To become a “true healer,” a physician must completely focus on each patient as a human being. That was the advice shared Thursday afternoon with the incoming class of 250 medical students at Ohio University’s Heritage College of Osteopathic Medicine, during the college’s 44th annual Convocation and White Coat ceremony at the Convocation Center in Athens.
“I encourage you to make a concerted effort… in every patient encounter, to turn your total attention to the needs of the patient in front of you,” Ted Wymyslo, M.D., told the college’s class of 2023. “Only then can you become a true healer.”
Wymyslo, chief medical officer of the Ohio Association of Community Health Centers and a former director of the Ohio Department of Health, keynoted the event and was awarded the Phillips Medal of Public Service, the highest honor bestowed by the Heritage College.
As of Tuesday, the college reported having accepted 119 new students at its Athens campus, 62 at its Cleveland campus and 69 at its Dublin campus.
At Convocation, incoming students are given short white coats, indicative of their status as physicians in training. In keeping with this theme, Wymyslo shared a story of his “first white coat encounter,” when he was taken as a child to the local health department.
He recalled initially feeling a bit of fear in the large facility full of people, many of them wearing white coats. But “what I took away from that first visit, when I saw all those white coats, was an appreciation of how kind, caring and compassionate the people were who were behind the white coats,” he said. “What I experienced was an impact so powerful that it catapulted me into a lifelong career in medicine.”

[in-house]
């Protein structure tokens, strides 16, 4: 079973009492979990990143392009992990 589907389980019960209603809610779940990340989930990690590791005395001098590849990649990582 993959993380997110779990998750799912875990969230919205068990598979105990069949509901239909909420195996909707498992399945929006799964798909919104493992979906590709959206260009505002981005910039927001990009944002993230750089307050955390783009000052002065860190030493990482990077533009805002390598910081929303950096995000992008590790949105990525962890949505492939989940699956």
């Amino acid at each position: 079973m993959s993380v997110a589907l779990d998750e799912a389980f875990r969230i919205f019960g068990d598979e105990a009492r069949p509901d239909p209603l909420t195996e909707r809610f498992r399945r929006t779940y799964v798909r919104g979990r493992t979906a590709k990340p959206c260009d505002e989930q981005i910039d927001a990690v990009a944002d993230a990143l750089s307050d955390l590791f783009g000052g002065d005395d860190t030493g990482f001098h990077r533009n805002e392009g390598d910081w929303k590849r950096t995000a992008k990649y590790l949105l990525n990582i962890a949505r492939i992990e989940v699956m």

Giving total attention to each patient, Wymyslo said, is “easier to do if you don’t underestimate the impact you can have on everyone you touch. Not because you wear a white coat, but because you let the heart underneath the white coat fully engage with the patient, showing caring, kindness and compassion at every opportunity that arises.”
Andrew D. Williams, a second-year medical student who serves as Student Government Association president at the Heritage College, Athens, echoed Wymyslo’s emphasis on compassion. “The path to becoming the best doctor involves the realization that before patients care to hear how much you know, they want to hear how much you care,” he said.
Thursday’s event was the first Heritage College Convocation for Beth A. Longenecker, D.O., a 1991 alumna recently hired as dean of the college’s Athens campus. She quoted famed medical educator William Osler, M.D. (1849-1919), who urged medical students to cultivate “that which can alone give permanence to power – the grace of humility.”
Ken Johnson, D.O., Heritage College executive dean and Ohio University chief medical affairs officer, noted that the class of 2023 will be only the second trained in the college’s innovative new Pathways to Health and Wellness Curriculum, putting them “on the front lines of important changes in medical education that will drive changes in health care delivery for years to come.”
He also pointed with pride to the facts that 96 percent of the class come from Ohio, 24 percent are from minority backgrounds, and 18 percent are first-generation college students.
Ohio University President M. Duane Nellis, Ph.D., told the students, “You are entering our medical school at a historic time. We are embarking on a renewed era of excellence and unprecedented opportunities for our students, our faculty and the communities we serve.”
Heritage College students from all three campuses gathered in Athens Thursday and Friday for two days of combined activities before returning to their home campuses for additional orientation next week.